and WAR GRAVES
How to conduct a Burial Search
When making a search for a grave in the graveyard at St. Peter’s Halliwell you will need the first and/or surname of the deceased. Knowing the year in which they died will help to narrow down your search results, but is not essential to the search. Your results will show the relevant grave location number in St. Peter’s Graveyard.
The search on this website uses data derived from the Lancashire OnLine Parish Clerk Project, itself taken from St Peter’s Church’s own paper records. The Lancashire OnLine Parish Clerk Project has a list of churches in the county of Lancashire (which includes those parishes of the original county of Lancashire which now form Greater Manchester).
You can access the the Lancashire OnLine Parish Clerk Project by clicking here – but note that here are two other St. Peter’s churches elsewhere in Bolton besides Halliwell. One is Bolton Parish Church in the town centre, the other is in the village of Belmont to the north of the town. If you are not sure which St. Peter’s Church you are looking for you will need to check all three.
Unfortunately prior to 1890 the Lancashire Online Parish Clerk Project has only basic details of individuals and does not include the grave reference number. Also details for burials later than 1965 are not listed. If you require full information about burials between 1840 -1890 or after 1965 please contact St. Peter’s Parish Office.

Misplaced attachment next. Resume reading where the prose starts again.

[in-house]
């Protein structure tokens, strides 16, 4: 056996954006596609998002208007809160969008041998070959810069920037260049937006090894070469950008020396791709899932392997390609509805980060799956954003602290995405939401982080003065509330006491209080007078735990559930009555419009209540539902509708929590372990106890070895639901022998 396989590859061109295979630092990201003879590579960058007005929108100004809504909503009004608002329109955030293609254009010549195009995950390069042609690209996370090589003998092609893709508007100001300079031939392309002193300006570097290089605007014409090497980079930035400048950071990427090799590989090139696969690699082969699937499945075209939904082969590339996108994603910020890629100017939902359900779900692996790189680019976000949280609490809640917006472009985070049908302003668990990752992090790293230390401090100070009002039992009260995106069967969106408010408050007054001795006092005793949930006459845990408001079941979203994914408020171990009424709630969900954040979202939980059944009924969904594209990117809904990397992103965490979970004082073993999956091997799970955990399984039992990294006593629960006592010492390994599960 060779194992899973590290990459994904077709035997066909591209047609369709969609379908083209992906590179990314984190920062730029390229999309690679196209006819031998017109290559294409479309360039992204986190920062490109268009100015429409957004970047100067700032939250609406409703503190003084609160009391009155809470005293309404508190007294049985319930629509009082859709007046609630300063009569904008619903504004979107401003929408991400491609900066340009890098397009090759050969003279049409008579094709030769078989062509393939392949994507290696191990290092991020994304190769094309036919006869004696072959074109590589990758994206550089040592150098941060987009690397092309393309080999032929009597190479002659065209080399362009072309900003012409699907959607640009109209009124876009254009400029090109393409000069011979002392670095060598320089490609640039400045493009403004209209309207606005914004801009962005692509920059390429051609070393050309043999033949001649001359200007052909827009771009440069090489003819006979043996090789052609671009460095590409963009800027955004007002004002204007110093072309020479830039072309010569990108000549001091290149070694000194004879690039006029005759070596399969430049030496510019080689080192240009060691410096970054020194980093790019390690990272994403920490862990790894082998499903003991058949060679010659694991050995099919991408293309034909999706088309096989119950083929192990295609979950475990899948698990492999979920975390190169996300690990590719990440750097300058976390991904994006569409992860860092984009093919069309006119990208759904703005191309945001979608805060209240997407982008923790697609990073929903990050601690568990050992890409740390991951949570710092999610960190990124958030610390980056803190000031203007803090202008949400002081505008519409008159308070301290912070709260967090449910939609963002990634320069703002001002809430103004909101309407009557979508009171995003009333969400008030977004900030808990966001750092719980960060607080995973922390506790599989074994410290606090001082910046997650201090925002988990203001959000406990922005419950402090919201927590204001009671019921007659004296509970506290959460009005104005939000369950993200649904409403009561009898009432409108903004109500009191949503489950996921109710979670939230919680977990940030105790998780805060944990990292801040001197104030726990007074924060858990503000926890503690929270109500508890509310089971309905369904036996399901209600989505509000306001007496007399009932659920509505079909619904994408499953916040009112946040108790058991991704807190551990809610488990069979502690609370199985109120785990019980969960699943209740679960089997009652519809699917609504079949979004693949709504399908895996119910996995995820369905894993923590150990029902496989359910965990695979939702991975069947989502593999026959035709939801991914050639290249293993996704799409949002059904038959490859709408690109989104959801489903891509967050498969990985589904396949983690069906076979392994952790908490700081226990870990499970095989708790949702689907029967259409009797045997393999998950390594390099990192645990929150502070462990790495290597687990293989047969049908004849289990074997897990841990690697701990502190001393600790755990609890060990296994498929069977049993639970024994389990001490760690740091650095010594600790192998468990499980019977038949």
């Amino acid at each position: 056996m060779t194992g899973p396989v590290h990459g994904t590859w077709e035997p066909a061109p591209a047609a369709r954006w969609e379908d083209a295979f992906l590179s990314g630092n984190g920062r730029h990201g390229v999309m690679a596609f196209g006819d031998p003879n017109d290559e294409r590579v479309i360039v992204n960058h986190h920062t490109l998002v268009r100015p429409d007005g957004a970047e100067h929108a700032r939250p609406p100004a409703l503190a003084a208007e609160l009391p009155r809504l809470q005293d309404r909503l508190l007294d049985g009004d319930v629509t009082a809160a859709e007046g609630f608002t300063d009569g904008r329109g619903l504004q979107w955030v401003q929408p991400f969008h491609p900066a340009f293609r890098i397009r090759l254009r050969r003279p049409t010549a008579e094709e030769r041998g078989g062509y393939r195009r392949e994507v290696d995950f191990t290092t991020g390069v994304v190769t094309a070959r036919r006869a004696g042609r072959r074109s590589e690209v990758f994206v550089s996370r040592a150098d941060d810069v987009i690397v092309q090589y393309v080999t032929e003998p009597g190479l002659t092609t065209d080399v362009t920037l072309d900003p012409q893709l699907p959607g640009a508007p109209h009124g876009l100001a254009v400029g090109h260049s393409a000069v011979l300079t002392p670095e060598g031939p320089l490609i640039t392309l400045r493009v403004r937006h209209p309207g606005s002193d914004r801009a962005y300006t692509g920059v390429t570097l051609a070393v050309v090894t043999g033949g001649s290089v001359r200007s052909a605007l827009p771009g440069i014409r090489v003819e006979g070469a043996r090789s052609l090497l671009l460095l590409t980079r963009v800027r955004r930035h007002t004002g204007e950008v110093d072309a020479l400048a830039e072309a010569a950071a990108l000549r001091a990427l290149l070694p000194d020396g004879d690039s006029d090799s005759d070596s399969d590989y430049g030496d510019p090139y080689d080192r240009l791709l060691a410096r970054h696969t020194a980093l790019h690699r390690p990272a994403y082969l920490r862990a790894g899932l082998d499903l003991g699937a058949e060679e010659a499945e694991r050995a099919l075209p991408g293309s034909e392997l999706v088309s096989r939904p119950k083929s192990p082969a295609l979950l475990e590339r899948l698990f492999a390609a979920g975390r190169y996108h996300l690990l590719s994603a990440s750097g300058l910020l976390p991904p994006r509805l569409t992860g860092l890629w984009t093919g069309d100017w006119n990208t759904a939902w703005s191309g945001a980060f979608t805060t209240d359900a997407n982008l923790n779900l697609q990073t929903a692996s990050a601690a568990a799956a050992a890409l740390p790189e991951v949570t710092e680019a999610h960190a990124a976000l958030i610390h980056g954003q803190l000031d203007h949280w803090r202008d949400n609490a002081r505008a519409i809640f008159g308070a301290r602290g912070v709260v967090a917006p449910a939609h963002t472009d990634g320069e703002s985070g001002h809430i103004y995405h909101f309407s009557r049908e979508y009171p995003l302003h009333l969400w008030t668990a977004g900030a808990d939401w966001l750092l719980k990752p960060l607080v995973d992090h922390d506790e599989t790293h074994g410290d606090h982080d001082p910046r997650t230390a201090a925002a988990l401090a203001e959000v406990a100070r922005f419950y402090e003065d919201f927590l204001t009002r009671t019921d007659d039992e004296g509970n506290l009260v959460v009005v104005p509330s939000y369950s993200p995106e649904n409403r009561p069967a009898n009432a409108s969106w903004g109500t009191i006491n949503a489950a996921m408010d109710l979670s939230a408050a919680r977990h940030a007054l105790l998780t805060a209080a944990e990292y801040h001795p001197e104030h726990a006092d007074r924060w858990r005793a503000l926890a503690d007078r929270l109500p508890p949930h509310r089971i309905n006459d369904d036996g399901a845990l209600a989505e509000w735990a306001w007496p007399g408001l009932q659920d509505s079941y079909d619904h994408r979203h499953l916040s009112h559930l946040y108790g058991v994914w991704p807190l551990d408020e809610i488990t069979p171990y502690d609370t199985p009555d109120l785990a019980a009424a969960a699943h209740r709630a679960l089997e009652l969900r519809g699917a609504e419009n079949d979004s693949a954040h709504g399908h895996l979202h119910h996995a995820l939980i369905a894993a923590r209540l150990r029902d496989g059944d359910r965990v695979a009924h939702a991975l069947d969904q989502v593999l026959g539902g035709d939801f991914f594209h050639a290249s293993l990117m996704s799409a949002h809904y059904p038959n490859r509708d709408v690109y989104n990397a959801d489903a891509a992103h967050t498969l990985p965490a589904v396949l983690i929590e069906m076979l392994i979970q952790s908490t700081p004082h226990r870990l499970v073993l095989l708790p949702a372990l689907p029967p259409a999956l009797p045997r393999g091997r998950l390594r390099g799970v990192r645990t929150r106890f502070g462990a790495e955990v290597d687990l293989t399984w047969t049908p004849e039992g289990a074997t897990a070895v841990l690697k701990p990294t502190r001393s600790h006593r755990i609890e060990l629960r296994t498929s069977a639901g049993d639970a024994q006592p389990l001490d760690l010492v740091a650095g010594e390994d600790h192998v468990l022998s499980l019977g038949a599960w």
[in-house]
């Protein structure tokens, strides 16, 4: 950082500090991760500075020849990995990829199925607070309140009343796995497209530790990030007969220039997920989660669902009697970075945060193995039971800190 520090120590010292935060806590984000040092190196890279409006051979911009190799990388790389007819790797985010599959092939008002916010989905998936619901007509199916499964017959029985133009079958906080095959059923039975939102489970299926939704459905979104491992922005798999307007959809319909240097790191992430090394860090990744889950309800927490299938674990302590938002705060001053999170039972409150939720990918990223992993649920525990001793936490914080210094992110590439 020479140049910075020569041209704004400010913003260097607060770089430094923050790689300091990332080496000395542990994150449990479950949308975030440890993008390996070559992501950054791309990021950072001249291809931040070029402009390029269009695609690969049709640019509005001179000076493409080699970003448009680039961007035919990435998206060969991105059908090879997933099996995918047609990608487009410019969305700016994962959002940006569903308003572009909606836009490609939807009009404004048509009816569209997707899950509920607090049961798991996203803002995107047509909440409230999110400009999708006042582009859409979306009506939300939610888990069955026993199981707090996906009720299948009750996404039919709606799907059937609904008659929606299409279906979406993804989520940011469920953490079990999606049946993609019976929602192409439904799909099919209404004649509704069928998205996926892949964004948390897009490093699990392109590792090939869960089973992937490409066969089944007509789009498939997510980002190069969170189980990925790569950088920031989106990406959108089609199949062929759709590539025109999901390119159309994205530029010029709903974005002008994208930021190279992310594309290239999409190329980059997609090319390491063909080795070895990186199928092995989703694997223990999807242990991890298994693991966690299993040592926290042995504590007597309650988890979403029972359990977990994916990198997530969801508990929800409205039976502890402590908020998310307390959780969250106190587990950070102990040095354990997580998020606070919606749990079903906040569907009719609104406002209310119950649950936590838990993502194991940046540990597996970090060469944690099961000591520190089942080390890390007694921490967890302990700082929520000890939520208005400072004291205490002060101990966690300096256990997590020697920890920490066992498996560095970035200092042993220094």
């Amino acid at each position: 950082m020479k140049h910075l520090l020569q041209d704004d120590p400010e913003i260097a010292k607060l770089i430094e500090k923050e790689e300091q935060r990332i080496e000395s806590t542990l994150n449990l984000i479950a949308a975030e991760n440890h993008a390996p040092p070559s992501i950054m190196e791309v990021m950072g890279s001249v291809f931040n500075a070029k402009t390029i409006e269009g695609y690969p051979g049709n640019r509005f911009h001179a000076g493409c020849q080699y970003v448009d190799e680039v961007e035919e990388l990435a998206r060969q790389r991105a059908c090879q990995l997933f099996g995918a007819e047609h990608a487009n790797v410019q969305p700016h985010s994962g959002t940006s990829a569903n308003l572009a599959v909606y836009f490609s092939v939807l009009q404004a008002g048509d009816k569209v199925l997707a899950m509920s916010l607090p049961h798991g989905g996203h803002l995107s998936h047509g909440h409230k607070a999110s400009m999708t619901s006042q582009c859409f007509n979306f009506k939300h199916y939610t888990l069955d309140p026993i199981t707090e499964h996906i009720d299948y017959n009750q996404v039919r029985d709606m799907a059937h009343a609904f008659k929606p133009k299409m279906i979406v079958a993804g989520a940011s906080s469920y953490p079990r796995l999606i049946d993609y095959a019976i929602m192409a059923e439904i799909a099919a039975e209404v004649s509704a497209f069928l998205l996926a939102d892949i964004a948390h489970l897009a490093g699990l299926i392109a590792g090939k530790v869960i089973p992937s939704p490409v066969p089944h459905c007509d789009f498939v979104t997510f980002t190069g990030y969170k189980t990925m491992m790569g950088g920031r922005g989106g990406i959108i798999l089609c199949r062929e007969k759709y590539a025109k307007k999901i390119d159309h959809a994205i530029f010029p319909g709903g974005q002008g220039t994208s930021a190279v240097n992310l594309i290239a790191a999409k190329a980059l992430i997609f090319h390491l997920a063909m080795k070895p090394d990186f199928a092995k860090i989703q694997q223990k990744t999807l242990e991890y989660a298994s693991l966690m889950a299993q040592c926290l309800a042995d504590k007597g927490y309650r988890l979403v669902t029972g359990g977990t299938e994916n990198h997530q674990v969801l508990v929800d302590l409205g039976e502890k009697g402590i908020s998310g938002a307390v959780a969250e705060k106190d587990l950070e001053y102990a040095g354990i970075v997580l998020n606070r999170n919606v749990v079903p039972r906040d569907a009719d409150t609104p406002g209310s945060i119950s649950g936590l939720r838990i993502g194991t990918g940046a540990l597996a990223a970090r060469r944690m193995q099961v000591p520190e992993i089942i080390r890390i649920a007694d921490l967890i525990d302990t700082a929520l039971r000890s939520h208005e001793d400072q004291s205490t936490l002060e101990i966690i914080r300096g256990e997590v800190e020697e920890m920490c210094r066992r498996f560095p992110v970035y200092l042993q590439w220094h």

The search facility on this website will suggest an area of the graveyard where the grave may be located, hovever you can view all the plans by looking at the Location Plan. This shows the extent of the whole graveyard and the locations of the sub-areas: OG, MG, A, B, C, D, E, F, G, H, K, L, M, N, NA, NB, NC. Areas OG and MG are the oldest parts of the graveyard – mostly Victorian and Edwardian. Areas A – N primarily cover the late Victorian and Edwardian periods and the years between World Wars One and Two but also includes some later burials. The burials in areas NA, NB and NC are mostly after World War Two. Now that you have some idea of what you are looking for – go to the enlarged detail plan(s) of the particular area in which the grave for which you are searching is located. N.B. All the plans are in printable PDF format and the easiest way to do this is to print off a copy of the plans you need and then search these systematically until you find what you are looking for. In some cases the particular name will not be the one shown against the grave record number from your burial search. This does not mean that the reference is incorrect as graves were often used to bury several family members e.g. married daughters, cousins etc. who do not share the same surname. The names shown on the plans are either for the first burial or the title holder of the grave.
The Parish Office can assist with searches – however a charge will be made for this service in accordance with guidance published by the Church of England.